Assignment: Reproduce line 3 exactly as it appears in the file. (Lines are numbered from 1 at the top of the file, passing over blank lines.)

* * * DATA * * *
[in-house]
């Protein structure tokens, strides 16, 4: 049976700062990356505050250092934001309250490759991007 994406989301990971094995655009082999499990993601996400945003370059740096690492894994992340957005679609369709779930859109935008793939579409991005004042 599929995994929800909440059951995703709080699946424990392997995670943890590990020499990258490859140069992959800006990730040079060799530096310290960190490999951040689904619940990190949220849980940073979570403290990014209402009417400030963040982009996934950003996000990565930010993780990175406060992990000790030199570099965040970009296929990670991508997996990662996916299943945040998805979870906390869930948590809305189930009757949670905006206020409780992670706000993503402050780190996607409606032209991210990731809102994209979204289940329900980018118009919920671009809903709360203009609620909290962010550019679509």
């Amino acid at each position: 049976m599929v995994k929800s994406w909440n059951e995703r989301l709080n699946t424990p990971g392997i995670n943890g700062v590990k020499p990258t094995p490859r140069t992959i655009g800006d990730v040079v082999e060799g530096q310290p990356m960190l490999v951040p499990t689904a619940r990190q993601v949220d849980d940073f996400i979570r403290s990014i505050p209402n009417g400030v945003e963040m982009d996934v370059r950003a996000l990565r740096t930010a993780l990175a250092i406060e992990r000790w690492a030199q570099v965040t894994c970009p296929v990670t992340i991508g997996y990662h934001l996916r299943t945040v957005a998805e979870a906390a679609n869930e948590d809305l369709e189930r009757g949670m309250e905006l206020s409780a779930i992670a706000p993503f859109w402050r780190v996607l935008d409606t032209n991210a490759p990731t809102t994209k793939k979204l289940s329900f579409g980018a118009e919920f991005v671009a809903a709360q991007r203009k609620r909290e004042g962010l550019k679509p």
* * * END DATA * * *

């Amino acid at each position: 049976m599929v995994k929800s994406w909440n059951e995703r989301l709080n699946t424990p990971g392997i995670n943890g700062v590990k020499p990258t094995p490859r140069t992959i655009g800006d990730v040079v082999e060799g530096q310290p990356m960190l490999v951040p499990t689904a619940r990190q993601v949220d849980d940073f996400i979570r403290s990014i505050p209402n009417g400030v945003e963040m982009d996934v370059r950003a996000l990565r740096t930010a993780l990175a250092i406060e992990r000790w690492a030199q570099v965040t894994c970009p296929v990670t992340i991508g997996y990662h934001l996916r299943t945040v957005a998805e979870a906390a679609n869930e948590d809305l369709e189930r009757g949670m309250e905006l206020s409780a779930i992670a706000p993503f859109w402050r780190v996607l935008d409606t032209n991210a490759p990731t809102t994209k793939k979204l289940s329900f579409g980018a118009e919920f991005v671009a809903a709360q991007r203009k609620r909290e004042g962010l550019k679509p």